Thanksgiving: Your Food Guide to the US Holiday
Thanksgiving is coming up quickly, but what’s going to be on your plate?
The word thanksgiving was first used in the 1630s, approximately a decade after the first Thanksgiving. The compound word thanks (a noun) and the present participle of give is used to refer to the ‘public celebration acknowledging divine favours.’ Certain prayers can be referred to as ‘thanksgivings’, a concept which hopefully underlies the meaning of the holiday tradition, being thankful for the good things in our lives.
The first ‘Thanksgiving’ meal and celebration was held by Plymouth Colony Pilgrims, who invited local Native tribes to share a meal and celebrate the hard year of toil culminating in that year’s harvest. They wanted to join together to ‘give thanks’ for the bountiful harvest that their ‘New Land’ had provided for them. What better way to celebrate than by throwing a huge party with a tonne of food?
The first Thanksgiving was actually celebrated for 3 days and involved a variety of entertainment, hunting parties and all the food you could eat! Wampanoag tribes members are said to have brought 5 deer as gifts for the colonists and it’s clear that a huge feast was definitely in store. The first Thanksgiving had a different menu to the kind you would find today. We can assume venison (deer meat, probably used in a stew of some form) was eaten by all who attended, and records also mention the colonists hunting fowl for the feast. We can’t be sure that Turkey was served, but other birds like goose, swan, and pheasant would have been easily sourced and happily devoured by all at the celebration. These birds may have been seasoned with herbs, onions and nuts.
Considering the feast was in celebration of the harvest, fruits and vegetables would have played an important role. In New England, where the Pilgrims landed, locally grown vegetables would have included things like carrots, spinach, cabbage, beans, onions, and corn. The corn might have been served as a sweetened mush for dessert, as that’s how it was typically served at that time. Sugar, though, was pretty much nonexistent- most of the sugar stores that the colonists brought with them from England, were completely used up by 1621- so molasses would have been used. Berries, too, were plentiful- even cranberries would have been eaten, though they wouldn’t have been made into a sauce like we might have today.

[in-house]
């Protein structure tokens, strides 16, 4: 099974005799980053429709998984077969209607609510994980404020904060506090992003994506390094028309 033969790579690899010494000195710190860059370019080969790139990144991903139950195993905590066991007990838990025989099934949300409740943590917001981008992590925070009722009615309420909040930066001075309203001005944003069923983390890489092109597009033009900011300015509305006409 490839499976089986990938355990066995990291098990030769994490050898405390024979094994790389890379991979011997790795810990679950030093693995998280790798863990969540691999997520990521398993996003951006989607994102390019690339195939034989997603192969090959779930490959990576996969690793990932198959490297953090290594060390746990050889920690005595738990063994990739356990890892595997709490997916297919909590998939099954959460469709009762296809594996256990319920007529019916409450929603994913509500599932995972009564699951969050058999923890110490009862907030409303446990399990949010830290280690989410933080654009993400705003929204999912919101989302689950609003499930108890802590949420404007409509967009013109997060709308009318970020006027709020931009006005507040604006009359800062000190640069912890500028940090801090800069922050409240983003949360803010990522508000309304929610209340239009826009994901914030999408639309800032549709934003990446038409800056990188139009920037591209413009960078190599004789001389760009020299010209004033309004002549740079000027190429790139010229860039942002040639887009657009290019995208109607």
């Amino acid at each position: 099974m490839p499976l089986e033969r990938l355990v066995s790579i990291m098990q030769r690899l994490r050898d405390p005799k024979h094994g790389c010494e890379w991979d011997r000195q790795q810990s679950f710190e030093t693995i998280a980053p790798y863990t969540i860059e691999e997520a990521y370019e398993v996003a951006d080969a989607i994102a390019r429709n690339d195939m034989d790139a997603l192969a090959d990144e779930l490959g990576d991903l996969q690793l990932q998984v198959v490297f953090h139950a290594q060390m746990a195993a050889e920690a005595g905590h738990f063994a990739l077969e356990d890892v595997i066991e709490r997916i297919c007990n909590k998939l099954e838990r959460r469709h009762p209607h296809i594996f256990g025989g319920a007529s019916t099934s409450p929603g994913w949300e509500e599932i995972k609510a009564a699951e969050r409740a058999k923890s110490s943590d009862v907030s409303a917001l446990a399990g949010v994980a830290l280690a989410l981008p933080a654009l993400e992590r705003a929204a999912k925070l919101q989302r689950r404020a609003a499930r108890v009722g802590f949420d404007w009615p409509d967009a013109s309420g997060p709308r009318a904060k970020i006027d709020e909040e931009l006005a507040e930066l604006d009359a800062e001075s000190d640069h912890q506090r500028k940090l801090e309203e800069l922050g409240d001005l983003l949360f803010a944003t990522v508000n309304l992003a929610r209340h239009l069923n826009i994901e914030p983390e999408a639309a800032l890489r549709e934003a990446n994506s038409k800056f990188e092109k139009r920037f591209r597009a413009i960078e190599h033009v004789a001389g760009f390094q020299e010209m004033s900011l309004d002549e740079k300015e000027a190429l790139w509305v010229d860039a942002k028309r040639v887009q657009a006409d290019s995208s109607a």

It may not have crossed your mind, but fish and seafood would have been a large part of the feast as well, as it is plentiful in New England, and it would have definitely been a part of their diet as it would be easy to harvest and catch- mussels would have been especially easy to find, cook and eat. Venison and mussels- talk about surf and turf!
Today, Thanksgiving, or Turkey-day as some call it, is a time to get family and friends around the dinner table and take a moment to think about what you’re ‘thankful’ for this year. It could also be debated that Thanksgiving is a time to gorge yourself on fattening food, get into political arguments with your family and ultimately end up in a tryptophan-induced coma for the rest of the afternoon. The two options depend on you and your family, though often times which ever option you end up getting is entirely out of your control.
A typical Thanksgiving feast today consists of a giant roast turkey (or chicken if you’re really not into turkey), mashed potatoes, cranberry sauce, other vegetables like carrots, broccoli and cauliflower, gravy and the all important stuffing or dressing. For dessert, you’d often indulge in a big ol’ slice of pumpkin pie. You’ll notice similar elements to the original Thanksgiving (fowl, vegetables) but some of the bigger differences exist because that particular plant wasn’t indigenous to New England (the pumpkin and the potato hadn’t been introduced to New England by 1621).
Quite a few Thanksgiving staples are regional. For example in the South, you will probably find a sweet potato pie on the menu along with collard greens and cornbread. You may also find something called the ‘Turducken’- a fowl Russian nesting doll, it has a duck inside a chicken inside a turkey. On the East coast you might find oyster stuffing, maple glazed carrots or even clam dip. All over the USA, you’ll find goodies like macaroni and cheese, and pecan pie.
In the end
If you’re scratching your head, thinking aren’t there other places that celebrate Thanksgiving? Well, Canada does, but it has it on the second Monday of October where American Thanksgiving is on the 4th Thursday in November. The two countries have similar menus for their feasts, with regional favourites like seafood on either coast, and maple glazing playing a particularly important role in the Canadian Thanksgiving. With both though, the idea of thinking on the good things and being thankful for them are the same. Maybe there are slightly less political arguments… though I make no promises of that.
Now that Thanksgiving is around the corner: what will you be thankful to feast on?